There will be more capacity for 5G networks from 2020 after regulator Ofcom confirmed long-awaited plans for a spectrum auction in early 2020.
Spectrum in this instance basically means the part of the airwaves reserved for mobile phone services. More is being made available to enable UK phone companies to roll out 5G more effectively - essentially increasing capacity and coverage.
Spectrum is a very high-value asset - networks have to pay hundreds of millions of pounds to secure a slot.
Part of the deal with the networks was to include a guarantee of rural coverage - this was sorted out as part of last week's announcement that EE, O2, Three and Vodafone have partnered up to share rural networks in an effort to bring 4G coverage to the areas that don't yet have it. This guarantee will be written into the 5G spectrum contracts, says Ofcom.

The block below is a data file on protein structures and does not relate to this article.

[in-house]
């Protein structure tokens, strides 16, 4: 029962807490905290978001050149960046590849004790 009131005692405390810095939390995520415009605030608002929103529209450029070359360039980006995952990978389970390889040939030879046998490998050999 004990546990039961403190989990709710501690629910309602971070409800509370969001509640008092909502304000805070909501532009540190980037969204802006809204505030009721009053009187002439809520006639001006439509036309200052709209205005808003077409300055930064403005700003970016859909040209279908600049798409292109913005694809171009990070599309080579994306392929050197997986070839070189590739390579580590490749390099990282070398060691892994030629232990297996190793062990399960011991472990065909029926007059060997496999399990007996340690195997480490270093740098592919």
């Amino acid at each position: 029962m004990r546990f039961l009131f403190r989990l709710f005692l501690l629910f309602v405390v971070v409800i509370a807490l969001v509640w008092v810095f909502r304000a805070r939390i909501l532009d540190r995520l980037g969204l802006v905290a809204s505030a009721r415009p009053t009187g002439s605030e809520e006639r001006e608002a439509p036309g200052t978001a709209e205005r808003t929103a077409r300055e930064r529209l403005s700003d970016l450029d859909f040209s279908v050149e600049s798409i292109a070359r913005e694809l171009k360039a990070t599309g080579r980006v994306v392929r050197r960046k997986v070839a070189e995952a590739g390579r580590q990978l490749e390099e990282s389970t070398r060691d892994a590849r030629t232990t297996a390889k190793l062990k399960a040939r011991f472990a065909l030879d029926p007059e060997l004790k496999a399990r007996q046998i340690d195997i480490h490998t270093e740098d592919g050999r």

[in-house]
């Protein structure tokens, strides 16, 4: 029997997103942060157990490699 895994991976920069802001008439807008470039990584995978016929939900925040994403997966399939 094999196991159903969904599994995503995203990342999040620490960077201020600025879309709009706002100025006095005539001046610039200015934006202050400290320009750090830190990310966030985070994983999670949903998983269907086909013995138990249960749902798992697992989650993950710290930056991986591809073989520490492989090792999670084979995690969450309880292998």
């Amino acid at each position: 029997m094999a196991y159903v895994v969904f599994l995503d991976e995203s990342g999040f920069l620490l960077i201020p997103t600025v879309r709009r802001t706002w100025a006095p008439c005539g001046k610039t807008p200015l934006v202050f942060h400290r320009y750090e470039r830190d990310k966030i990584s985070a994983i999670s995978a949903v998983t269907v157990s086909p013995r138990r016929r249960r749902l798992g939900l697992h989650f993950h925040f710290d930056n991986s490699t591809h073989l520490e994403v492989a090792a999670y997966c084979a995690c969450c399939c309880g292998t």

This spectrum auction will involve 80 MHz of spectrum in the 700 MHz band (for indoor and wide-area coverage for reliability) and 120 MHz of spectrum in the 3.6-3.8 GHz band (for high-demand data in concentrated areas).
Winners of 3.6-3.8 GHz spectrum will be able to negotiate placements within the band among themselves to reduce the level of ‘fragmentation’ in 5G spectrum ownership - all four networks already have some 5G spectrum that they have used for the initial 5G rollout.